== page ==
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A powerhouse singer

Rhyme, Rhythm & Reason
Rhyme, Rhythm & Reason
By Dennis Rowland

Concord Records: 1995

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This review first appeared in the July 7, 1995 issue of the North County Blade-Citizen (now North County Times).

The last featured singer for Count Basie's big band while the great leader was still alive, Dennis Rowland never got much mileage from that gig. Oh, sure, he got to play with some of the best musicians in jazz, but he recorded only two songs with Basie, and during live performances was often shunted aside for guest singers like Ella Fitzgerald, Tony Bennett or Sarah Vaughan.

To bad. It's been 11 years since Rowland left the Basie outfit, and he hasn't recorded in the interim. His is a rich voice, impassioned yet in control. He is, in fact, a master jazz singer and it's a shame we've not had an earlier opportunity to hear him.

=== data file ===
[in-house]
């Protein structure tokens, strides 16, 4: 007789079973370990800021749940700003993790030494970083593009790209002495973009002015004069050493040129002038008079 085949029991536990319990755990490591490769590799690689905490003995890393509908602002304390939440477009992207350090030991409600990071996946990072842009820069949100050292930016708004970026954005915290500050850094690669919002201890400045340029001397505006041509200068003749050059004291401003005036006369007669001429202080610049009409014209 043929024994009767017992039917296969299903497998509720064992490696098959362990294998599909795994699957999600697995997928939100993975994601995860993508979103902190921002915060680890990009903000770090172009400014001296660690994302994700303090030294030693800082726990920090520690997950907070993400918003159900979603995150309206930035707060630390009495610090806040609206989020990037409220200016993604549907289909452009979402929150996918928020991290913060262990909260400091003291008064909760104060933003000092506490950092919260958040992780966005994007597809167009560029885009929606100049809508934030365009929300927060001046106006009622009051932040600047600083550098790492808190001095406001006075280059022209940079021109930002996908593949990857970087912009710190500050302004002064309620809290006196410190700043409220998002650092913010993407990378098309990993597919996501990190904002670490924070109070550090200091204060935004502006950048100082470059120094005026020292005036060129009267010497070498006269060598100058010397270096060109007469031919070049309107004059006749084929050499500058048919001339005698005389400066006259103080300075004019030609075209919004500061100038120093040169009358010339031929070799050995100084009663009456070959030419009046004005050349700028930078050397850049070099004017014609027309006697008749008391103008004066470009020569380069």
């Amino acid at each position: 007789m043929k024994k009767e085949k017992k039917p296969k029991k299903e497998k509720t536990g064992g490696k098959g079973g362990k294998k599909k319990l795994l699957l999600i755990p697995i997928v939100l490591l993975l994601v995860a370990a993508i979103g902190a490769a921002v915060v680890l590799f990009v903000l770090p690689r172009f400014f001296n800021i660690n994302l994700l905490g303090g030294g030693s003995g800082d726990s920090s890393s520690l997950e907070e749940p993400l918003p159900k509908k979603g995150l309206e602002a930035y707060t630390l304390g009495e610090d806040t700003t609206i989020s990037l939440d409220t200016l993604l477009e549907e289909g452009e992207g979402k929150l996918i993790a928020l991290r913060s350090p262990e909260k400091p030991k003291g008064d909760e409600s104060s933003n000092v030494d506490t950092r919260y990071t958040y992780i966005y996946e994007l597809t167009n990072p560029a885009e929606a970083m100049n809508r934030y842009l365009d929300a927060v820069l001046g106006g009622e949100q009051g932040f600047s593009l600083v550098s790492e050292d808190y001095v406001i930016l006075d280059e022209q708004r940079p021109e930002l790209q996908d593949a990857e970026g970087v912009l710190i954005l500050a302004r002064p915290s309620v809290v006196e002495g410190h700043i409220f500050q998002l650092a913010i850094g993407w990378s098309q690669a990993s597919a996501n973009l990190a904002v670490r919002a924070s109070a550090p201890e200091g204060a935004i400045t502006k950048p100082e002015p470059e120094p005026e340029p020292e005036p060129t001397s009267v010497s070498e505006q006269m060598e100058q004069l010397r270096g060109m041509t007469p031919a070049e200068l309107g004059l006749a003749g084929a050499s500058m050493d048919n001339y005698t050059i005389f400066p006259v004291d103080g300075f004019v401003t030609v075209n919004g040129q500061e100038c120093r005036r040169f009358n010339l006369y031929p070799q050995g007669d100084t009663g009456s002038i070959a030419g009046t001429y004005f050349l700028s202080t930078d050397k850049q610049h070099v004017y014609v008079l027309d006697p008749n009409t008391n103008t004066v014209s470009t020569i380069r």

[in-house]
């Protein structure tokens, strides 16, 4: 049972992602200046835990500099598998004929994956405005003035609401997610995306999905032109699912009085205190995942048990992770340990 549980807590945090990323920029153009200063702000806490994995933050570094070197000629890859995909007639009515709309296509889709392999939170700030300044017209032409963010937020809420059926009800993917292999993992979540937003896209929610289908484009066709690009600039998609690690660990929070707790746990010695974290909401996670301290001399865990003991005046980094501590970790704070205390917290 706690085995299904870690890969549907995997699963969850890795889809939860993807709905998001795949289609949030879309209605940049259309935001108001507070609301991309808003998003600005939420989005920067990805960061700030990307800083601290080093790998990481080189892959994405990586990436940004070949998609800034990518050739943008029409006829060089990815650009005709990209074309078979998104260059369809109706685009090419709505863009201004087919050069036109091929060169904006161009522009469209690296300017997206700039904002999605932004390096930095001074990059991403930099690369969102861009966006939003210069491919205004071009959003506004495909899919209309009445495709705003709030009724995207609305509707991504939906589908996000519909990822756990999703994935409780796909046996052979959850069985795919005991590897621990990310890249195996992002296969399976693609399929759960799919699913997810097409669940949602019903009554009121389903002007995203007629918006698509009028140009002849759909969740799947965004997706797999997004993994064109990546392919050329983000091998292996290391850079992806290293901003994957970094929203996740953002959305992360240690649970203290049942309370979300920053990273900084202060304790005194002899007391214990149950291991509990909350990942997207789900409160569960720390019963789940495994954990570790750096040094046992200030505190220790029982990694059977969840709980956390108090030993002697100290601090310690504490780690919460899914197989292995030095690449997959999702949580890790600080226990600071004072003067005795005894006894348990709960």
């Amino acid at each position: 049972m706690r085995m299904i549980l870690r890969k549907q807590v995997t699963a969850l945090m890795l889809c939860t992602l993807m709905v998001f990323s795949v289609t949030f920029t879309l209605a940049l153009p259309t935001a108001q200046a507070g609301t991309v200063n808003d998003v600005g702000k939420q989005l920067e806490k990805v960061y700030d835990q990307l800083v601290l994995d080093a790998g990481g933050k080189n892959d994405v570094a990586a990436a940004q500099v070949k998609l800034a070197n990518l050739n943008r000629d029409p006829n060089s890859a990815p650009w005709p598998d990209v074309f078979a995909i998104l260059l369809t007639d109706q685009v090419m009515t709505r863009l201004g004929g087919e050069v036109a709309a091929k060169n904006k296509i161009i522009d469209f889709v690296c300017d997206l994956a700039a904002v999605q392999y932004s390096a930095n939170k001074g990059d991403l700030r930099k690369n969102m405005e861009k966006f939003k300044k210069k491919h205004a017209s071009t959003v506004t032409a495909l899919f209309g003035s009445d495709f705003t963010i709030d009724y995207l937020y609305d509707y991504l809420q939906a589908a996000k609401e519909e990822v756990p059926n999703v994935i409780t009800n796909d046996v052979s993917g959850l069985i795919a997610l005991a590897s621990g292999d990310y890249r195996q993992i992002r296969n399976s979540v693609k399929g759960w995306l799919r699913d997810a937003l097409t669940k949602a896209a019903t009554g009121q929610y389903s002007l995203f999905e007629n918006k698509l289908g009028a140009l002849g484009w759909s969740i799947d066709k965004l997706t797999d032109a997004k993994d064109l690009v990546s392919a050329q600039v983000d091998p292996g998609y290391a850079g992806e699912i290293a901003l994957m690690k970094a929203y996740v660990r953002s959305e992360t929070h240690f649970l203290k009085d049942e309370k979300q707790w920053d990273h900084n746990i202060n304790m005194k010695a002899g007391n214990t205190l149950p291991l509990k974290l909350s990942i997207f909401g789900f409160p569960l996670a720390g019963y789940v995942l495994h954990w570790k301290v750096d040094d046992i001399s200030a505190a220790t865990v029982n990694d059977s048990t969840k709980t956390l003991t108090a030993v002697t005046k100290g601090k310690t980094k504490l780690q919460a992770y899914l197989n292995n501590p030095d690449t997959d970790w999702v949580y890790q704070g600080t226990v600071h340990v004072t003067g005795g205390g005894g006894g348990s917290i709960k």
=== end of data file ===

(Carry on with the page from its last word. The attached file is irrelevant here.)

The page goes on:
Stylistically, Rowland is fairly traditional. In his singing, we hear the strains of Joe Williams and Billy Eckstine, with a touch of Lou Rawls thrown in. The song selection on his new release is also fairly traditional – with covers of "This Can't Be Love," "I'm Just a Lucky So and So" and "Angels Eyes." On the other hand, he brings a contemporary touch to covers of "All in Love Is Fair" and Percy Mayfield's "Please Send Me Someone to Love." And there's a nice touch of gender role reversal in his powerhouse reading of Ida Cox's "Wild Women (Don't Have the Blues)."